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In my practice, I have observed that it is fairly common for people on suboxone to use cocaine.  One might ask whether using cocaine has an effect on recovery from opioid addiction.

Here I am not referring to the obvious risks of using any street drugs, rather, I am asking whether using cocaine makes recovery from opioid addiction more difficult.  After all, cocaine isn't oxycodone or heroin, the overdose risks is relatively low, and it won't lead to opioid type withdrawal, so why not?

There is a problem with the logic that comes from the mechanism of addiction and the changes in your brain that result from long term opioid use.  It is related to how the reward system of your brain is affected by either opioids or cocaine, separately or together.

Both drugs (meth too, but that's another horror story) cause the release of large amounts of the neurotransmitter dopamine, (DA), in parts of your brain (specifically, the nucleus accumbes (NA) which project to the higher consciousness centers (front cortex, and other areas).  Dopamine makes its target cells fire electrical signals and the more dopamine stimulus there is, the more reward response is triggered.

The release of DA in excess of normal amounts leads to a compensatory response from the cellular targets:  they adapt to reduce their sensitivity to DA.  This kind of accommodation is characteristic of all living things, and is normal:  if it gets hot, you sweat to cool off, if you get hungry, you eat, if you drink too much water, you pee.

In addiction, this compensatory decrease in sensitivity to DA leads to a positive feedback loop.  When the drug is absent, and the DA levels drop to normal, there isn't enough present to stimulate the reward centers, and craving for something to increase the DA sets in.  When this happens, the learned behavior is to get something that will release lots of DA, that is, drugs.  Then the cycle goes around again, and over time the sensitivity to DA decreases a little more.

As this progresses, craving morphs into withdrawal, which is the result of more generalized changes in the responses to DA and other neurotransmitters affected by the drug.  Here is where cocaine and heroin, for example, differ.  They overall effects of cocaine are less direct than heroin.  Heroin causes increases in the production of DA by stimulating opioid receptors, especially the mu receptors. These receptors have effects throughout the body, on gut motility, breathing, and the sympathetic system, in addition to the DA producing neurons in the reward system.  When the heroin stimulus to mu receptors is withdrawn, the effects are diarrhea, sweating, agitation, and the other aspects of heroin withdrawal.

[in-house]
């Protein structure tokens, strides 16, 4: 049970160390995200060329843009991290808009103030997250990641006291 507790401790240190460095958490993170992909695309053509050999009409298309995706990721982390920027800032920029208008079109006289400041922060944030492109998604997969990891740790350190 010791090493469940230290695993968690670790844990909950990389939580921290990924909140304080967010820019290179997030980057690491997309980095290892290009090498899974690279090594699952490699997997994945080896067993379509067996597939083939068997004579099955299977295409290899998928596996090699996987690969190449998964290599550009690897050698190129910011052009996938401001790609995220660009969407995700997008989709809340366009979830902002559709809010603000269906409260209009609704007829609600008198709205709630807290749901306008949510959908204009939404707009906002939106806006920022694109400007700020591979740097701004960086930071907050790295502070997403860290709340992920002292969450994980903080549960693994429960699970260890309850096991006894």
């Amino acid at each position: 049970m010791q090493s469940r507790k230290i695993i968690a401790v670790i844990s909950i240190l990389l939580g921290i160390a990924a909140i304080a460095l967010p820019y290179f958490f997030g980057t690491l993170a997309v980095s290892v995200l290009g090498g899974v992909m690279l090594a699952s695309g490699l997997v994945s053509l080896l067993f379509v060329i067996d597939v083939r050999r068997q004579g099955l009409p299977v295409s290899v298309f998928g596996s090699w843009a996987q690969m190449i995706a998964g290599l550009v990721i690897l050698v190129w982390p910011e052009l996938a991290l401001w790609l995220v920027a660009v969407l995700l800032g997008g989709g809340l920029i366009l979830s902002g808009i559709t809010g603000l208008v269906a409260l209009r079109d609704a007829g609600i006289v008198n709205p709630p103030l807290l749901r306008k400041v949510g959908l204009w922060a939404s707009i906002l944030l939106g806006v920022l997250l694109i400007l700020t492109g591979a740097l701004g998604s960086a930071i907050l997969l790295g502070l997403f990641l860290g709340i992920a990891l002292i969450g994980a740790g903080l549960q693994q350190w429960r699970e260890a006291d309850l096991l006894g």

This is in contrast to cocaine, which is more focused in its effects.  Rather than directly stimulating DA production and release, it inhibits the enzymes which take up DA out of the synaptic cleft between NA neurons and the target neurons, increasing its effects.  It is little like the effects of antidepressants, like prozac, which have similiar effects on serotonin re-uptake.  When withdrawn, the effects are much less intense.

But both heroin and cocaine withdrawal have craving and depressed mood as long term effects, because these are directly related to the loss of DA excess to which the person who uses either of these drugs is accommodated.

The process of recovery from chronic use of these drugs depends on resetting the DA sensitivity, so that normal non-drug induced levels of DA are adequate.  What this means is that excessive dopamine stimulus from cocaine, like any excessive DA stimulus, prevents the reset required to fully recover from opioid habituation.  So using cocaine perpetuates the response to excessive DA, making relapse to opioid use more likely.

So, I wish I could say "Oh, go ahead, party on with all the blow you can afford", but I can't, sorry!  Stay away from cocaine too, and even more so methamphetamine, the effects of which on dopamine are about a thousand times that of heroin; your future depends on it.


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